NEERI made way for Sterlite to pollute Tuticorin

The research organization’s efforts to ensure that pollution was not directly attributed to the copper smelting plant led to the SC not ordering the plant to be shut down earlier

By Akshit Sangomla
Published: Friday 25 May 2018

This NEERI report was highly critical of the environmental norms flouted by Sterlite plant in 1998. But just a few months later in 1999, , the same institution gave a clean chit to Sterlite. Credit for representational image: Wikimedia CommonsThe National Environmental Engineering Research Institute (NEERI) has conducted multiple studies on the environmental impact of Sterlite’s controversial copper smelting plant in Tuticorin.

Acting on the directions of the Madras High Court and the Supreme Court, NEERI brought out detailed reports in 1998, 1999, 2003,2005 and finally in 2011. The first of these published in November, 1998, was conducted on the direction of the Madras High Court. The court, at the time, was hearing a 1996 petition filed by the National Trust for Clean Environment, a non-profit, against Sterlite’s pollution of Tuticorin. This NEERI report was highly critical of the environmental norms flouted by Sterlite in the construction of the plant. But just a few months later in February, 1999, the same institution gave a clean chit to Sterlite even though it had found more than permissible amounts of groundwater and air pollutants in and around the factory site.

According to Nityanand Jayaraman, an environmental activist and writer, “This was the beginning of a bonanza for NEERI. It received contracts worth Rs 1.27 crore from Sterlite in between 1999 and 2007 for various reports in which it was not as stringent with Sterlite’s operations as it was in its first report in 1998.”

In September 2010, the Madras High Court delivered a judgement in the 1996 case and ordered the closure of Sterlite’s factory. Sterlite appealed in the Supreme Court against this judgement and got a stay within three days. The court also directed NEERI to conduct another assessment of the site. This NEERI report was submitted to the SC in June 2011. It stated no marker pollutants like arsenic, zinc and fluoride in the ground water samples that it had tested. While on the other hand, Jayaraman quotes data provided in the same study in his report saying it had found more than permissible levels of fluoride in five out of 12 samples that it had collected. As it had not found any marker pollutants, NEERI went ahead and gave a clean chit to Sterlite.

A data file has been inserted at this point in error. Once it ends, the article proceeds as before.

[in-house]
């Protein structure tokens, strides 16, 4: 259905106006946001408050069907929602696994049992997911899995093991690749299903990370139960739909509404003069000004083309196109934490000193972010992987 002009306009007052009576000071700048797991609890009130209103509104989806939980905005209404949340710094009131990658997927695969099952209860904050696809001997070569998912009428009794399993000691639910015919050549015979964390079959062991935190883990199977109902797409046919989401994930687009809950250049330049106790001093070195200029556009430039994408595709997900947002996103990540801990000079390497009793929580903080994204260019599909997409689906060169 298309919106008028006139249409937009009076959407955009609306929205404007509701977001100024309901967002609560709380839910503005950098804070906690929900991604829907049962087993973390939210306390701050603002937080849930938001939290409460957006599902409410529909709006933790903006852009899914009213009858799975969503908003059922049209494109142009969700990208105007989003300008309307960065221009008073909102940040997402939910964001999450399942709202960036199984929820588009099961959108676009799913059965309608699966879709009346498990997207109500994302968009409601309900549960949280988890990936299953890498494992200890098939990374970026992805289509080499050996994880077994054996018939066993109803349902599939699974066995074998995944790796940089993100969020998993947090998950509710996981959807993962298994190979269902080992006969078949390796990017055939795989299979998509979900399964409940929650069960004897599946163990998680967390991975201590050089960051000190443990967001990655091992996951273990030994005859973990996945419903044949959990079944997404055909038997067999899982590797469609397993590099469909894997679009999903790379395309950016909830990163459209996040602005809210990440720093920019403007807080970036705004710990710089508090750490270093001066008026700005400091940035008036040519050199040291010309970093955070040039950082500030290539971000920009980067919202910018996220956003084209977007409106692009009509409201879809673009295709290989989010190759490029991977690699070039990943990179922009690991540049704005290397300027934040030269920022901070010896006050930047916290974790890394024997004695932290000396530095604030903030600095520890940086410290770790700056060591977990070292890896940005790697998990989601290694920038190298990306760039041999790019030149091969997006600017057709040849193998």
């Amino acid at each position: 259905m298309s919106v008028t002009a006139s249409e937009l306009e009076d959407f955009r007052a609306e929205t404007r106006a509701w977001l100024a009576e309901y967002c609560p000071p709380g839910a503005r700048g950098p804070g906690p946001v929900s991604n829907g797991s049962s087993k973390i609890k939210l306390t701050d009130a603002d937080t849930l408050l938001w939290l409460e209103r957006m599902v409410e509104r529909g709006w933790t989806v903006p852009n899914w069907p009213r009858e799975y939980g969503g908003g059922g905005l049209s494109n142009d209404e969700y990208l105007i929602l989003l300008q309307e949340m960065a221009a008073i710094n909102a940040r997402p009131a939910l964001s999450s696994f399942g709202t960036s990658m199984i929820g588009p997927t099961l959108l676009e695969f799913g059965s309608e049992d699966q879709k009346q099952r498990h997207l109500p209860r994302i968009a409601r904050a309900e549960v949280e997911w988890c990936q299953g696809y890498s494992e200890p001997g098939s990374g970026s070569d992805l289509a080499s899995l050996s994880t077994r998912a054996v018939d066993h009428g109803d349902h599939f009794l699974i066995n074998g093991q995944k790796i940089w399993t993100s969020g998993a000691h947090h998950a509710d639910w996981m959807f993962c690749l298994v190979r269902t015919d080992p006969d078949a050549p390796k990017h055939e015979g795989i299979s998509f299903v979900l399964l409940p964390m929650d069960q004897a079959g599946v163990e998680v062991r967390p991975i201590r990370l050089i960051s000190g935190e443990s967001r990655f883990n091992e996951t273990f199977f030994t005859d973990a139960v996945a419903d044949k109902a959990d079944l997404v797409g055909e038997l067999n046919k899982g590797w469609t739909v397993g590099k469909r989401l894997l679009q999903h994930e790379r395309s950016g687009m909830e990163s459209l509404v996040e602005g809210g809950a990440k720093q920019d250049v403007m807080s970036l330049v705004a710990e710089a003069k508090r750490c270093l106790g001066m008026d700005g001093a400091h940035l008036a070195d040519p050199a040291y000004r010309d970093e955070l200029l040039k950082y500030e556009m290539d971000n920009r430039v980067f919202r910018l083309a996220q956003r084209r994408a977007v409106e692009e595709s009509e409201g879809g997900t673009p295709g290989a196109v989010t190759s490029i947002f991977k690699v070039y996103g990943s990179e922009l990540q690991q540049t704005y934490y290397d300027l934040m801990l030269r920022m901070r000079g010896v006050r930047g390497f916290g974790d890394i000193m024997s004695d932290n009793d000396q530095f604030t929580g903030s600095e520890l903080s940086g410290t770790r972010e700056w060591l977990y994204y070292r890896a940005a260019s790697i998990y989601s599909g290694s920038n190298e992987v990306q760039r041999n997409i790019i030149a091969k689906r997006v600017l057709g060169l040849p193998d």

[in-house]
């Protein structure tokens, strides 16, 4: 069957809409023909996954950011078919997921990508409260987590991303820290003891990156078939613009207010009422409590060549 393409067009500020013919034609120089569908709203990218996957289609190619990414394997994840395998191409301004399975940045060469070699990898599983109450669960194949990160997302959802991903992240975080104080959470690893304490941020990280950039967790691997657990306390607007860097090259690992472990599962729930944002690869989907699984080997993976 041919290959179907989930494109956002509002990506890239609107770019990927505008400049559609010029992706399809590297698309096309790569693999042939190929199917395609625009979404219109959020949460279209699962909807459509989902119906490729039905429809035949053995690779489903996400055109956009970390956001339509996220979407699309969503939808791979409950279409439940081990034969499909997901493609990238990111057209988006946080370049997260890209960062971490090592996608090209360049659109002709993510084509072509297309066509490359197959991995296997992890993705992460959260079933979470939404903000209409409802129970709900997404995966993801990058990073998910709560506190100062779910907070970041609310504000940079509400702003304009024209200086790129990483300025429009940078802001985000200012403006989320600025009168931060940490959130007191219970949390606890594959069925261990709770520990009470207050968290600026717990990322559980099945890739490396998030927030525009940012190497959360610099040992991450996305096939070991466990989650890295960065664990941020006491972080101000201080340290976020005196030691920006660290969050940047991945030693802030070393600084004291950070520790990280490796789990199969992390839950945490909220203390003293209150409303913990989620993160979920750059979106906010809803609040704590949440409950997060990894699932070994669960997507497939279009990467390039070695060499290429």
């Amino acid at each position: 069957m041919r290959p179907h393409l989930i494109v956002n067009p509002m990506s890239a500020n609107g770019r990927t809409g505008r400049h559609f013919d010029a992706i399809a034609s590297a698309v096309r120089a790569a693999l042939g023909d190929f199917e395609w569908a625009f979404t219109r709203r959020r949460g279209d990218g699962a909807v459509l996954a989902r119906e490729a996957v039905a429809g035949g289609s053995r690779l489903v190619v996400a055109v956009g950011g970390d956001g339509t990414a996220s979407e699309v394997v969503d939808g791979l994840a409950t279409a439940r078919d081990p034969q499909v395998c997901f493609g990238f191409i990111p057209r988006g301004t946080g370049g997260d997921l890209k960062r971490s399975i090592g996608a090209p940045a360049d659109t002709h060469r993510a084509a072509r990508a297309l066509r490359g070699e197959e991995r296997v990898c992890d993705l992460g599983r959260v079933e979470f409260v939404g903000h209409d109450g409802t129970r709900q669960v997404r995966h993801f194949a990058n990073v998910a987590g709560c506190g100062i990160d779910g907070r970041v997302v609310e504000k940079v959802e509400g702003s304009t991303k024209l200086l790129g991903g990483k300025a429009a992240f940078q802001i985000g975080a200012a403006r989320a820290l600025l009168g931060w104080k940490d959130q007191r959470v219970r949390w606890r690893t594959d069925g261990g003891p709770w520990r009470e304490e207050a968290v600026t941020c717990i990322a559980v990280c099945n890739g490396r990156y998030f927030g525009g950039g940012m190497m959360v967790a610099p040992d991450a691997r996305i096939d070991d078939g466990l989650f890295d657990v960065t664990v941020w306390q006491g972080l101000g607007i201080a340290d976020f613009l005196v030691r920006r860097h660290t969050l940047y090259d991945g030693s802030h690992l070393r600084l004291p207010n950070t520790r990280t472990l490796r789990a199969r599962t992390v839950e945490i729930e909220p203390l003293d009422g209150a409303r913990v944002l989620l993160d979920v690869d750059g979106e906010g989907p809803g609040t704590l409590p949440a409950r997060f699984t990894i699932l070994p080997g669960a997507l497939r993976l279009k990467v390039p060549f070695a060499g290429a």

Even after finding that ground and surface water pollutants exist in more than permissible levels around the factory site, NEERI has throughout provided Sterlite with a way to cop out of the situation.

NEERI’s report also stated that though it had found radon in the vicinity of the plant it did not know how to compare it with internationally permissible limits of outside radon as that was not provided in the Bhabha Atomic Research Centre data sheet which it was referring to. It had found the radon concentrations to be in the range of five to 23 Bq/cubic meter (Becquerel per cubic meter). The United States Environment Protection Agency stipulated level for outdoor radon gas is 14.8 Bq/cubic meter.

NEERI had found glaring levels of pollution of iron, magnesium, calcium and sulphates. But it has asked the company to improve upon these rather than provide an indictment that would help the court pronounce a stringent punishment. 

It has stated in its report in certain instances that the high amounts of pollution cannot be directly attributed to Sterlite’s plant. It has also blamed other industries around Sterlite like Kilburn Chemicals Ltd for the high concentration of pollutants like iron and provided the company a leeway to keep its operations up and about.

Due to NEERI’s down playing of the pollution caused by the plant, even though the Supreme Court, in its proceedings in 2013, accepted that Sterlite had caused pollution in and around the plant site, asked the company to pay up a fine of Rs 100 crore instead of upholding the 2010 judgement of the Madras High Court which had ordered for the plant to be shutdown.

In these proceedings, Sterlite had stated that NEERI and other authorities like the Tamil Nadu Pollution Control Board wanted its factory to be a model plant and hence had provided with advisories which it will follow henceforth.

According to activists like Jayaraman, no action towards improving effluents has been taken by the company as people in the villages around the plant are still suffering from the pollution and so rightly demanding that Sterlite’s plant be shut down.

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